|Apr/May 2011 Book Reviews|
Random House. 2011 (reissue). 269 pp.
"He knew, before he had been in Brighton three hours, that they meant to murder him."
It is many years since I first read Graham Greene's Brighton Rock, but that opening sentence immediately drew me in again. Brighton, being just one hour by train from London, is still the seaside resort to which Londoners flock on hot weekends, public holidays and race-days. The Palace Pier is still almost as Greene described it—a place for strolling couples, deck chairs, amusement arcades and music; and the Aquarium and many of the other places mentioned in the book are still there. But the 1930s slums have been replaced by trendy apartments and the trams no longer run from the Railway Station to the sea. Whether there is still "a nest of criminal activities, centering on its racetrack," (as J.M. Coetzee put it in his introduction), I have no way of knowing but Greene's chilling young gangster "Pinky" Brown surely has a modern counterpart amongst the drug-addicted, disaffected youth in any populous city such as Brighton.
Pinky's determination to avenge the death of his gang boss, Kite, and his unwilling but increasingly necessary entanglement with the innocent local girl, Rose, who inadvertently threatens his alibi for murder, is at the centre of the story. With his casual, unfeeling violence, his dislike and distrust of women, his bravado and his repressed sexuality, Pinky is a very unpleasant character. But ranged against him is the indomitable Ida. Big bosomed, sympathetic, fun-loving and easy-loving Ida, with her firm belief in Right and Wrong, is determined to see that justice is done and that Rose is saved from her misguided love and loyalty to Pinky. Ida follows the thread of mystery surrounding the sudden death of her chance acquaintance, Fred (Kolley Kibber) Hale, to the bitter and dramatic end.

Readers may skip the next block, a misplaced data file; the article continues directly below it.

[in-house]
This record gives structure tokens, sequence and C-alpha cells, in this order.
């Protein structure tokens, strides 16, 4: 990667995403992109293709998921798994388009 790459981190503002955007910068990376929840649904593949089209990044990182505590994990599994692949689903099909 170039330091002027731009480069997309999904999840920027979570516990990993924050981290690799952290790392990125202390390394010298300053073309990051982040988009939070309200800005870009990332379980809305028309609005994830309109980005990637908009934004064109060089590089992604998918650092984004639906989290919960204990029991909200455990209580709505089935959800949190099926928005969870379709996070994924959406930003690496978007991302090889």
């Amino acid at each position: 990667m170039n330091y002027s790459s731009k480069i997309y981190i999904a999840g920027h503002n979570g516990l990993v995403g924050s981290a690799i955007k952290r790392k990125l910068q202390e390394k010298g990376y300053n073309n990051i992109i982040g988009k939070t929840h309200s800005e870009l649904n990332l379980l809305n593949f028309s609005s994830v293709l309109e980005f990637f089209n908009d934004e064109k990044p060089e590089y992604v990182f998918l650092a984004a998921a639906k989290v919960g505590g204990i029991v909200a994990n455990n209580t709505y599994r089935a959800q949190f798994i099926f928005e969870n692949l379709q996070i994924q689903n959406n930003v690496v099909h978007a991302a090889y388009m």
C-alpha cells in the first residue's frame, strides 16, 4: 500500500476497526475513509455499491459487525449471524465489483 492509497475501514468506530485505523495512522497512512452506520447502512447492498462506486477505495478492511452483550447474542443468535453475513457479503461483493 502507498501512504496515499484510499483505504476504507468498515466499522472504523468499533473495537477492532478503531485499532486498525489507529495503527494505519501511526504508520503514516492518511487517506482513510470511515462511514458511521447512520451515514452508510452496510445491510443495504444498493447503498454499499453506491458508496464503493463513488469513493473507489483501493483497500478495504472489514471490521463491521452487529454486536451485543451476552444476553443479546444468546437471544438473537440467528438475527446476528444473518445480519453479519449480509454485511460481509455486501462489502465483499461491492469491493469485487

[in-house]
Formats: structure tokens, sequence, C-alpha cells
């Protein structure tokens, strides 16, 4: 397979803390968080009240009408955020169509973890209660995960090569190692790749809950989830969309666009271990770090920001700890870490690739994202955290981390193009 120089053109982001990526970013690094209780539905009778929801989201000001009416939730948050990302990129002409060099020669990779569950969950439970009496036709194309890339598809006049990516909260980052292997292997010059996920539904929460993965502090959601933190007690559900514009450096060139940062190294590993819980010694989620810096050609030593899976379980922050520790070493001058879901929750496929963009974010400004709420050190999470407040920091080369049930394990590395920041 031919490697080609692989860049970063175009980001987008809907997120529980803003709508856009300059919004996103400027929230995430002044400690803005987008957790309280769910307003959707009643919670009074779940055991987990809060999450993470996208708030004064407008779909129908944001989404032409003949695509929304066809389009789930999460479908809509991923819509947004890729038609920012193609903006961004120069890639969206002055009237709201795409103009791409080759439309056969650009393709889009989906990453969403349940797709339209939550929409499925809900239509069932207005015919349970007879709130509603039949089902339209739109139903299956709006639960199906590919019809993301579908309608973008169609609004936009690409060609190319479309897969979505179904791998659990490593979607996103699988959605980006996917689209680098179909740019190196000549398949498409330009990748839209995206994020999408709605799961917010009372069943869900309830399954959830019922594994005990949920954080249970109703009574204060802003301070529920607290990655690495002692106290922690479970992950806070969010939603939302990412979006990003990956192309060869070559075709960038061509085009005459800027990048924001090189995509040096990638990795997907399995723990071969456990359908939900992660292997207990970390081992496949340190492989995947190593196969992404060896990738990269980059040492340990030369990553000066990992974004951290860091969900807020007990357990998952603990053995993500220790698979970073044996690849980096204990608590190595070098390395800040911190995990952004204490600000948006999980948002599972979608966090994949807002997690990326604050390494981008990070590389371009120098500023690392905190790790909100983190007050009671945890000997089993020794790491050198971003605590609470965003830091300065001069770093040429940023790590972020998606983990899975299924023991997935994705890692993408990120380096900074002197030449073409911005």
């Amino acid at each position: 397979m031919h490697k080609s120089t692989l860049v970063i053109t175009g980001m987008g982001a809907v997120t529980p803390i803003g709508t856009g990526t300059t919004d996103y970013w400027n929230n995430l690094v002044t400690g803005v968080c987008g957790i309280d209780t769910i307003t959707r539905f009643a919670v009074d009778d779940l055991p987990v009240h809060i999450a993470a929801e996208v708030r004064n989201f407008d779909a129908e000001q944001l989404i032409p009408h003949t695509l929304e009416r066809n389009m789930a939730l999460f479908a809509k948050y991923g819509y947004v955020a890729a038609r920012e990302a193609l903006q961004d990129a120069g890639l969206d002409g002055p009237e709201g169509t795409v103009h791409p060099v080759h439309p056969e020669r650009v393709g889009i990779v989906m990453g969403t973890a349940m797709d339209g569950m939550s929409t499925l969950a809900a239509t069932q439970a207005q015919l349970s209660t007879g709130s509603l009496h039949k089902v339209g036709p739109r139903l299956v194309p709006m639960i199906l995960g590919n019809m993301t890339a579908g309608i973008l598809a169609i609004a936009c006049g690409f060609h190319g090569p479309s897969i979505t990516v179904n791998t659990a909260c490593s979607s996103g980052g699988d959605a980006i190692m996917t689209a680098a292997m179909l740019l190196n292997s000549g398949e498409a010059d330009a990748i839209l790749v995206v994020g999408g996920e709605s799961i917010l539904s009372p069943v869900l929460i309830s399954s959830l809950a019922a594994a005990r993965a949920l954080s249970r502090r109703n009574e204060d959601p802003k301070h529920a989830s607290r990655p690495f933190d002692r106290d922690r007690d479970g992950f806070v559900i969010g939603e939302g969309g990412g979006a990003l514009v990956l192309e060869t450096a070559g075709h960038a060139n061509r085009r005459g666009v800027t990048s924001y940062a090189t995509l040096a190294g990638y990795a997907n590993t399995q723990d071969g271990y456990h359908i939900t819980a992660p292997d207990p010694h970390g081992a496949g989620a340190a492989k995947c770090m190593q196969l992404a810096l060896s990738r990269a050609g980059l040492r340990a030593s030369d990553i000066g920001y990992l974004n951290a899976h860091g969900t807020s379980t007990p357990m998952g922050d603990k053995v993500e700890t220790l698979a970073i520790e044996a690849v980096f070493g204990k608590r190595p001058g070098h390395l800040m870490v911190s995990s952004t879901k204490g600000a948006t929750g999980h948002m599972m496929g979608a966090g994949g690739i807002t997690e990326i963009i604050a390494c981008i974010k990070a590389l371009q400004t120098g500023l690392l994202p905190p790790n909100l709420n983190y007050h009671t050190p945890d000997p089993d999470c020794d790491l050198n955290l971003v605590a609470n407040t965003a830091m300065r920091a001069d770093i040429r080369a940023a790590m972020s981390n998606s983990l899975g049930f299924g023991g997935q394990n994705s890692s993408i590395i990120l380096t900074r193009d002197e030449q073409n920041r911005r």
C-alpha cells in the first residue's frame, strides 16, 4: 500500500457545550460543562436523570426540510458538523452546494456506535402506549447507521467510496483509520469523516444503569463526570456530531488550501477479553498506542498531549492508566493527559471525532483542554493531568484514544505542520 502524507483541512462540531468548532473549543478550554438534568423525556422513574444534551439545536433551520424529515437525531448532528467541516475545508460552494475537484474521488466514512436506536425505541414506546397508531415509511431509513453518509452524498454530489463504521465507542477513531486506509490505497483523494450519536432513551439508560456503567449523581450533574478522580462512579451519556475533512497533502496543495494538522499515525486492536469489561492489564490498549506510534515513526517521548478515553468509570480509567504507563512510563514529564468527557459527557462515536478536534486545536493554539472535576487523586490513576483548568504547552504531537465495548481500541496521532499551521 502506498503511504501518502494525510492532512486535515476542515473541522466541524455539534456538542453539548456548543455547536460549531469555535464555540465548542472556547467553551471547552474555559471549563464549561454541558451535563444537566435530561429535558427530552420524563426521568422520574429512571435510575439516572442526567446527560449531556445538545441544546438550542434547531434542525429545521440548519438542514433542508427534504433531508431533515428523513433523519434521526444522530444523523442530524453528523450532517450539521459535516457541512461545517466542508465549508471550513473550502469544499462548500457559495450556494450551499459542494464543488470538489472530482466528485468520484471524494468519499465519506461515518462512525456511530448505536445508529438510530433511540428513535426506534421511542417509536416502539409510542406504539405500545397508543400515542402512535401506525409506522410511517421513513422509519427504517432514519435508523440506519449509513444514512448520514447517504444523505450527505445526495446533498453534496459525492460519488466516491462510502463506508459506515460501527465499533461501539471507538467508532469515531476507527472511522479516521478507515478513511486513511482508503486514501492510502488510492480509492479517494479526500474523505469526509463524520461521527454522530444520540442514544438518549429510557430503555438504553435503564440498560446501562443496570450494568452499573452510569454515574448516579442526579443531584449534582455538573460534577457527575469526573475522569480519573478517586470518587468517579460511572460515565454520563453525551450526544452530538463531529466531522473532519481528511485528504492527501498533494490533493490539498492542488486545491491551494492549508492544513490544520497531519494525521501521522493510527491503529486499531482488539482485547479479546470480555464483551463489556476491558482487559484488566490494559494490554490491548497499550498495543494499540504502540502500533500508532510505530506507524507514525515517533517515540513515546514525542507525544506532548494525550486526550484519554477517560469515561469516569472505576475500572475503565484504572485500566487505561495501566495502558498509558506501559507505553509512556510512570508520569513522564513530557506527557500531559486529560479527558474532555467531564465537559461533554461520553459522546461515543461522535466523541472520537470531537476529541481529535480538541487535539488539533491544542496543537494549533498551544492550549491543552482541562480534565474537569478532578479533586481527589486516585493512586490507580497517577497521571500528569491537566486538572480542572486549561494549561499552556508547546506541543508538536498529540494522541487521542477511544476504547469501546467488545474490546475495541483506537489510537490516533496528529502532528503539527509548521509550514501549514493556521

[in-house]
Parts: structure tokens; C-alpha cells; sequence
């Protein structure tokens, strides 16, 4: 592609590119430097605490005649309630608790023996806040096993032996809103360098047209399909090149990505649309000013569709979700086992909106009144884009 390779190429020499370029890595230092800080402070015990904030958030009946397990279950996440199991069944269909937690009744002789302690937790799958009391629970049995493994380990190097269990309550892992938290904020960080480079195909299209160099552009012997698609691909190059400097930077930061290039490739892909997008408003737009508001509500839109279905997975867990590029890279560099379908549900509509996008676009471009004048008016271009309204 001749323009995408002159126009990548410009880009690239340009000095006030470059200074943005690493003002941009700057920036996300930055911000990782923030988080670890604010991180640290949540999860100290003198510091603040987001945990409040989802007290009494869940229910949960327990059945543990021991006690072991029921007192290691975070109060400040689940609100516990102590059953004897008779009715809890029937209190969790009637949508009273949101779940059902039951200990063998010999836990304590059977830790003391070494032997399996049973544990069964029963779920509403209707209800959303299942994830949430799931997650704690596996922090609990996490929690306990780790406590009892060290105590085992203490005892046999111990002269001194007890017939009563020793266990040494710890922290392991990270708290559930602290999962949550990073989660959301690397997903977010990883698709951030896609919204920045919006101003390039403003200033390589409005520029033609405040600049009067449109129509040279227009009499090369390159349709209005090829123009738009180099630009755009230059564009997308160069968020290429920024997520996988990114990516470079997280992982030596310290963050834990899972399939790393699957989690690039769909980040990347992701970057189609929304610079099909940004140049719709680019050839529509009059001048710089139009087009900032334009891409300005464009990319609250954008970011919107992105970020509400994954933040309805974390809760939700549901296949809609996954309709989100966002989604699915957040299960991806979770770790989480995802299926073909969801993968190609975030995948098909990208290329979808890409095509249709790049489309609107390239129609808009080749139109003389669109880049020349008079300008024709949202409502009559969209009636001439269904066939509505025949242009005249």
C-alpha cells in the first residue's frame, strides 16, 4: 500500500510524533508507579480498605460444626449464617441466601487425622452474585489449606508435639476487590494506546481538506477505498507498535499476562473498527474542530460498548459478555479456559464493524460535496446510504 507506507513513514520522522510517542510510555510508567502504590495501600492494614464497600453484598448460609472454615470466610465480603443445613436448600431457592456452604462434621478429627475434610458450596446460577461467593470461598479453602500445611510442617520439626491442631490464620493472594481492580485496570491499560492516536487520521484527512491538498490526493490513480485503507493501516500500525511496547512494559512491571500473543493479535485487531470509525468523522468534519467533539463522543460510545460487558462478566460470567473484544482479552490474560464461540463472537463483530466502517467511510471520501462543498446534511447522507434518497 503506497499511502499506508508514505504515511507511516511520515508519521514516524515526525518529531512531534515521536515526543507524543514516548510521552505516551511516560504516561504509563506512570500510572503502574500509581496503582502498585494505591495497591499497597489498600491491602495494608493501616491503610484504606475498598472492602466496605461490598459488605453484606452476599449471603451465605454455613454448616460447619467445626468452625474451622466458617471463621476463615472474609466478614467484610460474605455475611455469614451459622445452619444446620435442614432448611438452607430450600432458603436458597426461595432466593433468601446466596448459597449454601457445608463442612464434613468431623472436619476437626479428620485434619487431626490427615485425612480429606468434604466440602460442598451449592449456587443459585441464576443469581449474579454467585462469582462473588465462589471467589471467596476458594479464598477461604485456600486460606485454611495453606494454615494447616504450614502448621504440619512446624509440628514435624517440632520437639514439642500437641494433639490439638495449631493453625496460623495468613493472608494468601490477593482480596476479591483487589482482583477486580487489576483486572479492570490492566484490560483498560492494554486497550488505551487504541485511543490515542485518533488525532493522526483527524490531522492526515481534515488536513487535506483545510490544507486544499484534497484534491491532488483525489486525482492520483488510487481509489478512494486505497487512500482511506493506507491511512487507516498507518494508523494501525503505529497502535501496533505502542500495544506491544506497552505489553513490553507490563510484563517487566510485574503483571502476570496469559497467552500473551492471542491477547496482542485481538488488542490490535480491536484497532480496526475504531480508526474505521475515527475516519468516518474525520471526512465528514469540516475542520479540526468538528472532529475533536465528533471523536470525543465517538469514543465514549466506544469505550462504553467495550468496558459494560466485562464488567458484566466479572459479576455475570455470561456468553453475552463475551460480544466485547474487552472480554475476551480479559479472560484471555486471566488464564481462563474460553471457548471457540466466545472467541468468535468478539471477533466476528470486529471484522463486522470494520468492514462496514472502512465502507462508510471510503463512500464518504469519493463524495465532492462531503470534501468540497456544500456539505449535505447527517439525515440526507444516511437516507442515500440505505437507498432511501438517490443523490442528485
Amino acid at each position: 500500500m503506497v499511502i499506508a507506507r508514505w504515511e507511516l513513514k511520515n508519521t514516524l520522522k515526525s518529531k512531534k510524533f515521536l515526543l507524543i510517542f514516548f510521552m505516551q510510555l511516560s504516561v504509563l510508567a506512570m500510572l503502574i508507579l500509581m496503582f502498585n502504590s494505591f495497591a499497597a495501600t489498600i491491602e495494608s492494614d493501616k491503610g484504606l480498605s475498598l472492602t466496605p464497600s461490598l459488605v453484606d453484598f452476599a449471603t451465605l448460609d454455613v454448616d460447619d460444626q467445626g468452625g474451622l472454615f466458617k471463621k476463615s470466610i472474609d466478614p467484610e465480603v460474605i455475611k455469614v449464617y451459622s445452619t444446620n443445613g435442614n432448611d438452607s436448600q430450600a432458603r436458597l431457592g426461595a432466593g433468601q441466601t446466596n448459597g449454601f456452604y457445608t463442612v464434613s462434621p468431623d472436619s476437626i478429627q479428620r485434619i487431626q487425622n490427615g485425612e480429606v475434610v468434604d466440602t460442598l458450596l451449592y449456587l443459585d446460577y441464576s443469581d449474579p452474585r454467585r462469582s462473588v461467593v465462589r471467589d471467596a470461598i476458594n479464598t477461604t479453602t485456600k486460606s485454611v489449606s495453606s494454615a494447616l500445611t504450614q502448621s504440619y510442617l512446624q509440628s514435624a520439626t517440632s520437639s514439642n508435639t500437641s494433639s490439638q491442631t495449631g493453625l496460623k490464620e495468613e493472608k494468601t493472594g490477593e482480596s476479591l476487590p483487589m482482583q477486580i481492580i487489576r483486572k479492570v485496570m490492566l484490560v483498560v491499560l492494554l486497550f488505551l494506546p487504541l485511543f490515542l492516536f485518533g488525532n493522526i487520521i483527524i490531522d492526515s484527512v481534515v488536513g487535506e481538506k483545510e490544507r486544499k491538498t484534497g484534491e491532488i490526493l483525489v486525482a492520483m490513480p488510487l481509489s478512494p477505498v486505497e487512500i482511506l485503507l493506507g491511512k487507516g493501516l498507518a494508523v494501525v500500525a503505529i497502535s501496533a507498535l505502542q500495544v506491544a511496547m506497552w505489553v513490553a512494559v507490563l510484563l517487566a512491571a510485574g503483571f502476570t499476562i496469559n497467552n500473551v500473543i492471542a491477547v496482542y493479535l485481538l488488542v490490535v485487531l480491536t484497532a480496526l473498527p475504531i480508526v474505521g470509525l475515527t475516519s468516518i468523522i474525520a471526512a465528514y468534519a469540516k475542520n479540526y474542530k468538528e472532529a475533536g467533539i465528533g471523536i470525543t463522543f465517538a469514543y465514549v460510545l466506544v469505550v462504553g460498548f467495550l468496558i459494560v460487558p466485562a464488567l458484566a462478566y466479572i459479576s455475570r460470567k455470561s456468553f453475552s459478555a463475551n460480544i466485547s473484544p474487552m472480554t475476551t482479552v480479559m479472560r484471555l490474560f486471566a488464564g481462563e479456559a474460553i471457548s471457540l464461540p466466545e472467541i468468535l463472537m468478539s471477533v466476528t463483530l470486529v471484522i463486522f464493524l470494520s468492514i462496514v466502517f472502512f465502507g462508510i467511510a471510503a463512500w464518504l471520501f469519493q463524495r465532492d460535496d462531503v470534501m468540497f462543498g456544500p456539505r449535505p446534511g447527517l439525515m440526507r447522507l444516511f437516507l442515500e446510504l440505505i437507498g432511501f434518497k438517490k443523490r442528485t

From this seemingly simple scenario, Greene wove a gripping story. He intended it to be filmed (and it was) and all the elements of cinema are there in its structure. "When I describe a scene," Greene once told an interviewer, "I work with the camera, following my characters and their movements." In Brighton Rock, this makes for vivid scenes, fast action and sharp dialogue, but there is depth to Green's characters, too, and maybe more to think about (as J.M. Coetzee suggests) that is immediately apparent.
Coetzee's introduction, however, is prefaced with a spoiler alert: it reveals details of the plot. Predictably, he also discusses Greene's Catholicism and its possible relevance to this story. Greene once rather tetchily said that he wanted to be viewed as an author who happened to be a Catholic, not as a Catholic author, and certainly Catholicism is part of this story (both Pinky and Rose are Catholic) but it is by no means an obvious part of the plot. Nevertheless, Coetzee's comments are worth reading for the different perspective they offer.
Graham Greene was a masterly story-teller and Brighton Rock is still an exciting and enjoyable read. Now, thanks to Random House's new paperback series of Vintage Classics, it is again easily and cheaply available.